Active campaigns include Brazil and Denmark. A Middle Eastern customer—possibly Kuwait—has expressed interest. The Super Hornet is Boeing’s candidate for the next Japanese fighter order, competing with the Eurofighter Typhoon and JSF. The idea of another Super Hornet buy is being mooted in Australia, which could face a front-line fighter gap if the JSF slips further. Boeing says a number of JSF partners have asked for information on the Super Hornet.
Boeing’s strategy is not to initiate comparisons with JSF, although Boeing Military Aircraft President Chris Chadwick called Lockheed Martin on the mat in May for what he termed “fundamentally untrue” statements about the Super Hornet’s price. However, Boeing never talks about its product without pointing out that it offers “date and cost-certain” capabilities and that all Super Hornets and Growlers have been delivered on cost, and on or ahead of schedule. Recently, Chadwick suggested that the JSF “might become a niche fighter” on the international market because of its cost.
More details have emerged about the “international roadmap” features that have been disclosed piece-by-piece over the past year. The most visible are the conformal fuel tanks (CFT) above the body and the low-radar-cross-section (RCS) centerline weapons pod. Those are to be wind tunnel-tested this year, with a decision on a flight-test program to follow.
The CFTs carry 3,200 lb. of fuel. Boeing says they have no net drag at cruising speed, because they reduce trim drag enough to offset their added frontal area. As a result, a configuration with CFTs and a centerline tank delivers as much range as a three-tank configuration today. The weapon pod carries four AIM-120 missiles, a 2,000-lb. bomb or two 500-lb.-class weapons.
Transonic acceleration and specific excess power, particularly when temperatures at altitude are high, were criticized on the Super Hornet when it entered service. A roadmap option is an enhanced-performance engine (EPE) variant of the General Electric F414, offering up to a 20% thrust boost. That would take the EPE to 26,500 lb. of thrust, giving it the best thrust/weight ratio of any fighter engine—almost 11:1. It has a new core, based on demonstrations conducted with U.S. government funds in 2004 and 2006, and a redesigned fan and compressor. A third test engine was run in 2010.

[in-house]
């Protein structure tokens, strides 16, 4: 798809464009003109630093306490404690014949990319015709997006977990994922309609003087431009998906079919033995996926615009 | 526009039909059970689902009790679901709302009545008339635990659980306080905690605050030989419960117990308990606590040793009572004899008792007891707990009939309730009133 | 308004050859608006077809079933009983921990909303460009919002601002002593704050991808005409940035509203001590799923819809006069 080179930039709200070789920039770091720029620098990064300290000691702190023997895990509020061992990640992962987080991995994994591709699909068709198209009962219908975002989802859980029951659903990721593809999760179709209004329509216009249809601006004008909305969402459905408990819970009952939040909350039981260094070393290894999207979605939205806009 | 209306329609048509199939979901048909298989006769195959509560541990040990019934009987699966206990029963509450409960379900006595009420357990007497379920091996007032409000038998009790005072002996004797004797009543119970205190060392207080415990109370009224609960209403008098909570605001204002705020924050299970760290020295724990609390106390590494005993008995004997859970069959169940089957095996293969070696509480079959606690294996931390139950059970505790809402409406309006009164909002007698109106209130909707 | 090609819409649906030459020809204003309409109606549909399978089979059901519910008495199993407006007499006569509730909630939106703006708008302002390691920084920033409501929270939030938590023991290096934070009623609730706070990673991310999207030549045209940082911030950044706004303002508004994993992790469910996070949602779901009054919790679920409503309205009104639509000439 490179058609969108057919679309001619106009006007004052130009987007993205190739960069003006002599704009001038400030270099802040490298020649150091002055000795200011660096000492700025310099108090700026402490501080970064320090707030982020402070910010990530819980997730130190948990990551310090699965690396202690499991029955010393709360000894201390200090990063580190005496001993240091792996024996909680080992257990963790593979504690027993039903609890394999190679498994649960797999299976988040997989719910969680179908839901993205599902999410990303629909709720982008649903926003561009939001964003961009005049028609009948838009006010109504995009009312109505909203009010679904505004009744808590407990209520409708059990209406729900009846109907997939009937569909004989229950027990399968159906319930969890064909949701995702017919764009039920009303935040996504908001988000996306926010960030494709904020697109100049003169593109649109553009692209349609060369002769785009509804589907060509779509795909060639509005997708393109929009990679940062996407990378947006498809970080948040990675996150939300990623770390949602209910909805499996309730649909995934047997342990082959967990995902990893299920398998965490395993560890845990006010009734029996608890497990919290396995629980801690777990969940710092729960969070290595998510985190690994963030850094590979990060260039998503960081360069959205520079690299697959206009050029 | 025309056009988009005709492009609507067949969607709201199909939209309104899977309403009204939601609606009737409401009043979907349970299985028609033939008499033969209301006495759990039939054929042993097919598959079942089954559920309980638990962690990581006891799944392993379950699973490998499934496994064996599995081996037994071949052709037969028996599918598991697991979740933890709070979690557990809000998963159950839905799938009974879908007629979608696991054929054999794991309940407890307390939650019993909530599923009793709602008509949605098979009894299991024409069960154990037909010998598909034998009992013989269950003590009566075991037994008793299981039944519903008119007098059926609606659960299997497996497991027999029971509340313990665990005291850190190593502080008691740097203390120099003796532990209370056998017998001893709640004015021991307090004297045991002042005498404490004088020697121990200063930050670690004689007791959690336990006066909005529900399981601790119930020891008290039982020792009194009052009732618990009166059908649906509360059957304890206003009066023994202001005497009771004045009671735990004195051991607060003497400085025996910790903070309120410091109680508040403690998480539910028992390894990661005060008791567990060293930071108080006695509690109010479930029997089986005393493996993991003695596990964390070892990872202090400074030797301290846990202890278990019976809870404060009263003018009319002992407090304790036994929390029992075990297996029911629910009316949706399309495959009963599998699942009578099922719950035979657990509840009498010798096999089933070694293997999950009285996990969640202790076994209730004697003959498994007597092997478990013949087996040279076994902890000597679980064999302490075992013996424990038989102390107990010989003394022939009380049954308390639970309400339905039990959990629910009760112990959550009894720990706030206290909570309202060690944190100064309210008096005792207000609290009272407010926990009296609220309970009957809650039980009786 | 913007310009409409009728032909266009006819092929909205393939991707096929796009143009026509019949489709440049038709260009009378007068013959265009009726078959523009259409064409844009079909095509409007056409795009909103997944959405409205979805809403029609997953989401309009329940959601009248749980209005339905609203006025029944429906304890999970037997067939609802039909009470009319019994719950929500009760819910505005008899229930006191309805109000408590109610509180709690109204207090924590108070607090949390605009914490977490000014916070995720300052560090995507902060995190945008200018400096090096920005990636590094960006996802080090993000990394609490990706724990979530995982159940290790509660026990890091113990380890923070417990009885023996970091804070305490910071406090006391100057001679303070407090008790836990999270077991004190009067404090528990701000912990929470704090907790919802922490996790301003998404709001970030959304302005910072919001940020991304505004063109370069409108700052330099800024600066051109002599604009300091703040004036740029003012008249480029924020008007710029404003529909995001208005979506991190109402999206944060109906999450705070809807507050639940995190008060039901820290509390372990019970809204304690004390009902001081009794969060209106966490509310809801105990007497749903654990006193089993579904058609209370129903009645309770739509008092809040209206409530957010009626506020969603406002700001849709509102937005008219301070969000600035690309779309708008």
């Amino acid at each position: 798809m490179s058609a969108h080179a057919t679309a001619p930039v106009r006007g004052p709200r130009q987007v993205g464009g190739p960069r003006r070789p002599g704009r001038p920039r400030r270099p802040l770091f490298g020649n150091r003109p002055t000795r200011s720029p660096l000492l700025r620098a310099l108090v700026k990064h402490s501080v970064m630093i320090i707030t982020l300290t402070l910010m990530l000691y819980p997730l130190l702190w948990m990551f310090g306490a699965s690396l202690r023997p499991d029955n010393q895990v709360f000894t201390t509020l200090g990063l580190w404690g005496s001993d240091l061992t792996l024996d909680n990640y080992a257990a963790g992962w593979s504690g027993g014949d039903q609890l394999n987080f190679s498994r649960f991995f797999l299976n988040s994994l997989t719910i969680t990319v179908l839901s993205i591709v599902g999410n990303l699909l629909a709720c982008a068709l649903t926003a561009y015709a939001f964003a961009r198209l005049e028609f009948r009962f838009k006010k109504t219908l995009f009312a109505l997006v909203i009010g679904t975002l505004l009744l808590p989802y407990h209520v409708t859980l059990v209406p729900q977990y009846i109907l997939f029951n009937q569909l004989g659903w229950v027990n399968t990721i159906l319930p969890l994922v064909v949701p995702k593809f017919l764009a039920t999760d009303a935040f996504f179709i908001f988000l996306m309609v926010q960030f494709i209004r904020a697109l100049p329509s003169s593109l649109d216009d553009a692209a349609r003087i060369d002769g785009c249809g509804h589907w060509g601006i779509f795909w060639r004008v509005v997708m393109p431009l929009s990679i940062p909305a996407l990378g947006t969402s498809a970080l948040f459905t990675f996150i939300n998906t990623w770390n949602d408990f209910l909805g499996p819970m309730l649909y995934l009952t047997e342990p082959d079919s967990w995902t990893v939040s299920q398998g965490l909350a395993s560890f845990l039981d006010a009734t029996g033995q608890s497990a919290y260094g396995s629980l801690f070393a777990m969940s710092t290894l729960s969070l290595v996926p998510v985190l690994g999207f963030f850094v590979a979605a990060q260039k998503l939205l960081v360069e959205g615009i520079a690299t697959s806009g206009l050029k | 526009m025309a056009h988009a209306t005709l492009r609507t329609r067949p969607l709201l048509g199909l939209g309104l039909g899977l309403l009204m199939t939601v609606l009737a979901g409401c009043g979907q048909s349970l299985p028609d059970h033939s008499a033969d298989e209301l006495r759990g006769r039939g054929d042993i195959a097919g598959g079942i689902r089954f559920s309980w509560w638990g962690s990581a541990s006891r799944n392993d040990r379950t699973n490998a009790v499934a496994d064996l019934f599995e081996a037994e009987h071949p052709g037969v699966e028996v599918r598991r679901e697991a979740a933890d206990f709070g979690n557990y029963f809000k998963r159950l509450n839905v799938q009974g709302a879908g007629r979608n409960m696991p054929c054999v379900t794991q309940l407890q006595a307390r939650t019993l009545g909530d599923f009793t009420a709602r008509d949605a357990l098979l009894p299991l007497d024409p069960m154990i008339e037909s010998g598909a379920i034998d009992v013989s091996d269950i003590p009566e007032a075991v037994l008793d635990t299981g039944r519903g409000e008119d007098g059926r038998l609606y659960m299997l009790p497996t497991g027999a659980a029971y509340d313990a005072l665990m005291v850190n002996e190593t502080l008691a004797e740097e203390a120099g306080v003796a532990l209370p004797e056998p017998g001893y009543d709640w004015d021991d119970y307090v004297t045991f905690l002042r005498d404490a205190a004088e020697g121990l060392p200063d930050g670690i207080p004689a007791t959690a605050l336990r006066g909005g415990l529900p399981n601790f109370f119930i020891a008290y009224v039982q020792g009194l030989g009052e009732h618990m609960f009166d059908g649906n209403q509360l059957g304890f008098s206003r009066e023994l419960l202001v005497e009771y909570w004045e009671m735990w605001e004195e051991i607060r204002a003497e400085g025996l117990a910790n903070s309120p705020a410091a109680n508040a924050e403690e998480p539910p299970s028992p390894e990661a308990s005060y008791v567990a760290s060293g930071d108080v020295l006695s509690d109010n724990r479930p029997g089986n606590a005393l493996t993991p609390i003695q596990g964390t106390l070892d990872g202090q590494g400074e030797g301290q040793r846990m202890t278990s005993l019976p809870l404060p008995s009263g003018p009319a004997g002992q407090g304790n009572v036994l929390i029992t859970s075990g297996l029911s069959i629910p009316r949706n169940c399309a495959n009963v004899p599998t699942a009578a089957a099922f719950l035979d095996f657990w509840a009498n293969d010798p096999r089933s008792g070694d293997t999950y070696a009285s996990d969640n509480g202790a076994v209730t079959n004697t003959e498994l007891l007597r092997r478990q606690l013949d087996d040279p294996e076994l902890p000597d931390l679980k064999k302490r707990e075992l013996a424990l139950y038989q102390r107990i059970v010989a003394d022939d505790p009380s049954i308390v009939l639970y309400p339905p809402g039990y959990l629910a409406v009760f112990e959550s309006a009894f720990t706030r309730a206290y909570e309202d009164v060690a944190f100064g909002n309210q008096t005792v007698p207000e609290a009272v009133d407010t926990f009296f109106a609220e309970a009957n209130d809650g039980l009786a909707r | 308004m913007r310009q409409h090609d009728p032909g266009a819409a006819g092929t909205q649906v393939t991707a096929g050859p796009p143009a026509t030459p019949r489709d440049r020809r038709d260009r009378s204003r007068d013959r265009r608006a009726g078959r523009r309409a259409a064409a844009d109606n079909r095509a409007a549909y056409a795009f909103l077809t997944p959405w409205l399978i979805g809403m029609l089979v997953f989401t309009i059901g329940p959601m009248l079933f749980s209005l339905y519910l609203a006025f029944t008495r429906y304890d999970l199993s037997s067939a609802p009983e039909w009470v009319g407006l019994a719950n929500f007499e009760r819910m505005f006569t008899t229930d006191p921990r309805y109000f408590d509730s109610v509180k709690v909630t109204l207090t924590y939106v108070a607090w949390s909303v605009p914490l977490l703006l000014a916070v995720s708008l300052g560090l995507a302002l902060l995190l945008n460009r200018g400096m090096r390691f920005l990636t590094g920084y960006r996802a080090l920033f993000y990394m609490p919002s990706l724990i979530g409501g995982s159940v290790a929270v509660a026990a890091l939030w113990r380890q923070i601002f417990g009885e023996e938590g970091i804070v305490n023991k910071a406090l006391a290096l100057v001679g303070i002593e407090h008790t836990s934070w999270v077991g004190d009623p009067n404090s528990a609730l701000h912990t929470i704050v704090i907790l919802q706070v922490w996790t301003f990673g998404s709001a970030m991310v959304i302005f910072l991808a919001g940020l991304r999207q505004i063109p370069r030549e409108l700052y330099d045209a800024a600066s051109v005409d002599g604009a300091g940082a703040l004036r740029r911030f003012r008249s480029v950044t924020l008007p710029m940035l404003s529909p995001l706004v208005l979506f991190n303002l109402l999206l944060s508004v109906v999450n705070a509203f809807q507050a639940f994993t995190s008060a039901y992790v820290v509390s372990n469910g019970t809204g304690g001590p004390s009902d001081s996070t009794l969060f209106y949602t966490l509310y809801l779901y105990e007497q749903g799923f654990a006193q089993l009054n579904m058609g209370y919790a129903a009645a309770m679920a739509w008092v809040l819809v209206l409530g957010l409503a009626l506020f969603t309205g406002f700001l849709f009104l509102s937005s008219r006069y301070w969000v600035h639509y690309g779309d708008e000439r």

GE says that it has developed 17 new or derivative engines successfully from the same technology readiness level. Unfortunately, India did not accept that argument.
Also on the roadmap menu is a spherical-coverage missile-approach warning system and an infrared search-and-track (IRST) system in a chin pod. Boeing and Lockheed Martin are working on a repackaged, updated version of the AAS-42 IRST (originally developed in the 1980s for the Grumman F-14D) for the Navy’s Hornet fleet, carried in a modified fuel tank. Boeing is open to other options for the international aircraft. (Japan, for instance, has its own domestic IRST technology on the F-15J Kai upgrade.)
Inside the cockpit, a new option is a big-screen display comprising an 11 X 19-in. panel, which could be flight-tested next year. Based on commercial technology, the panel is a hedge against obsolescence and a potential cost-saver as well as offering options for new display formats. A low-profile head-up display using digital LCD projection eliminates the big optical box that previously ruled out a panoramic display.
Boeing has been taking a working model of the big-screen cockpit to trade shows and bases worldwide, both to promote it and to get pilot reactions to conceptual display formats.
Although Boeing is careful to keep the “international” label attached to the new options, they are all designed for retrofit to Block 2 aircraft, all but 24 of which belong to the U.S. Navy. And while the modified aircraft will not directly match the F-35C in signatures, it closes the gap in RCS and range (with the CFTs), is lighter and more powerful, and current estimates say it will be less expensive to buy and operate.